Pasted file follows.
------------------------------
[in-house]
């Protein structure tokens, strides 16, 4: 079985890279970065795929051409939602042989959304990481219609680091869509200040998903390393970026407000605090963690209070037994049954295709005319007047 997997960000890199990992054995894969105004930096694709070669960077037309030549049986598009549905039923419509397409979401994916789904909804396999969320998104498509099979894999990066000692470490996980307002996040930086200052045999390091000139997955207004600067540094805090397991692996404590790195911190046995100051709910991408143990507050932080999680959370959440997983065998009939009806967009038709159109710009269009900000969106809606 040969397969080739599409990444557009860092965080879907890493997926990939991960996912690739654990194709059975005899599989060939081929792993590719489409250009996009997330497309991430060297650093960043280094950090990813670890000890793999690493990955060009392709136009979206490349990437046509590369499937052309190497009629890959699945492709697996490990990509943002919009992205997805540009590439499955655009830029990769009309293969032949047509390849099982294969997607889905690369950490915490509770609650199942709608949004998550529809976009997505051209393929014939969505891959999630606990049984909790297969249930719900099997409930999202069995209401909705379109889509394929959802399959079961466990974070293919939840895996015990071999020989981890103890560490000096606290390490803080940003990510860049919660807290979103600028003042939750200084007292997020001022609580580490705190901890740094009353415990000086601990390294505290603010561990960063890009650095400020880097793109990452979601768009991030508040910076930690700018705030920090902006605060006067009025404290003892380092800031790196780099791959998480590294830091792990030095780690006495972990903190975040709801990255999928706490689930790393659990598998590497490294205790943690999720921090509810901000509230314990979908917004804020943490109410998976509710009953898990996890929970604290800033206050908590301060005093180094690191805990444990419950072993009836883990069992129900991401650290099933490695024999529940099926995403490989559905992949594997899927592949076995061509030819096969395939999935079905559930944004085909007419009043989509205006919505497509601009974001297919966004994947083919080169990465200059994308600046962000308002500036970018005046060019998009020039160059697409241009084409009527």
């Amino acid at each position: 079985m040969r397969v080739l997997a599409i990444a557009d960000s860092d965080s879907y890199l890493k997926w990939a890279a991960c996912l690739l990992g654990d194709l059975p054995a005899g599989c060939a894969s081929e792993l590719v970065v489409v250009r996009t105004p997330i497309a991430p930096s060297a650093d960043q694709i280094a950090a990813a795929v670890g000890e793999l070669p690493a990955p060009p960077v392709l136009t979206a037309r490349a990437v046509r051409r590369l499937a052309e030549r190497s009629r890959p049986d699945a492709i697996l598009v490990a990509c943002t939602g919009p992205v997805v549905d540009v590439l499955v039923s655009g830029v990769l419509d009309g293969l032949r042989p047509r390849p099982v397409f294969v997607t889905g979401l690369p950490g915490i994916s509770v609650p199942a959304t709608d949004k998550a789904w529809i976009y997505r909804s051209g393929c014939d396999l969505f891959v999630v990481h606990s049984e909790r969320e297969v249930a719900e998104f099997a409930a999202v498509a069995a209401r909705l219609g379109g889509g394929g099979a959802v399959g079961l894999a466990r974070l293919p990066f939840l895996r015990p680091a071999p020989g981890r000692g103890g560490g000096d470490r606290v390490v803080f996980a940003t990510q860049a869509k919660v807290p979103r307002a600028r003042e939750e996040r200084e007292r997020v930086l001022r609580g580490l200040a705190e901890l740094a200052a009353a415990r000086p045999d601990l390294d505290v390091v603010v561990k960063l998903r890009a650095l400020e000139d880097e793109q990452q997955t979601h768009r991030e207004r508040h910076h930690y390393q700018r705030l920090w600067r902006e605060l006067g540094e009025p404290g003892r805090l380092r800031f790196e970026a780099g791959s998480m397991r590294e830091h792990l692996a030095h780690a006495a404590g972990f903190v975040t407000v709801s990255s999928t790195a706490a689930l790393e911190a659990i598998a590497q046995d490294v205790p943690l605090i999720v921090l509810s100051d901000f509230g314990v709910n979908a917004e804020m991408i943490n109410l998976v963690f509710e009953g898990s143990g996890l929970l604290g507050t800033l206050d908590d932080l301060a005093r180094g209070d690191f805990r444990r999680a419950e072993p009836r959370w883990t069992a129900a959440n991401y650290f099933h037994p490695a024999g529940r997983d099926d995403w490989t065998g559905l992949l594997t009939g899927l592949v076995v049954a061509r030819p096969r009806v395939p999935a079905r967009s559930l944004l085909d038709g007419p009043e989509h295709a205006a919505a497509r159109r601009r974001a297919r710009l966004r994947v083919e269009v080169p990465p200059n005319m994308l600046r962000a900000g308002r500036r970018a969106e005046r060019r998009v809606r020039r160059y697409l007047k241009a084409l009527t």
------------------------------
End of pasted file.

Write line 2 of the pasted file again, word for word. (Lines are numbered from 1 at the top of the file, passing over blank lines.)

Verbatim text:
């Protein structure tokens, strides 16, 4: 079985890279970065795929051409939602042989959304990481219609680091869509200040998903390393970026407000605090963690209070037994049954295709005319007047 997997960000890199990992054995894969105004930096694709070669960077037309030549049986598009549905039923419509397409979401994916789904909804396999969320998104498509099979894999990066000692470490996980307002996040930086200052045999390091000139997955207004600067540094805090397991692996404590790195911190046995100051709910991408143990507050932080999680959370959440997983065998009939009806967009038709159109710009269009900000969106809606 040969397969080739599409990444557009860092965080879907890493997926990939991960996912690739654990194709059975005899599989060939081929792993590719489409250009996009997330497309991430060297650093960043280094950090990813670890000890793999690493990955060009392709136009979206490349990437046509590369499937052309190497009629890959699945492709697996490990990509943002919009992205997805540009590439499955655009830029990769009309293969032949047509390849099982294969997607889905690369950490915490509770609650199942709608949004998550529809976009997505051209393929014939969505891959999630606990049984909790297969249930719900099997409930999202069995209401909705379109889509394929959802399959079961466990974070293919939840895996015990071999020989981890103890560490000096606290390490803080940003990510860049919660807290979103600028003042939750200084007292997020001022609580580490705190901890740094009353415990000086601990390294505290603010561990960063890009650095400020880097793109990452979601768009991030508040910076930690700018705030920090902006605060006067009025404290003892380092800031790196780099791959998480590294830091792990030095780690006495972990903190975040709801990255999928706490689930790393659990598998590497490294205790943690999720921090509810901000509230314990979908917004804020943490109410998976509710009953898990996890929970604290800033206050908590301060005093180094690191805990444990419950072993009836883990069992129900991401650290099933490695024999529940099926995403490989559905992949594997899927592949076995061509030819096969395939999935079905559930944004085909007419009043989509205006919505497509601009974001297919966004994947083919080169990465200059994308600046962000308002500036970018005046060019998009020039160059697409241009084409009527």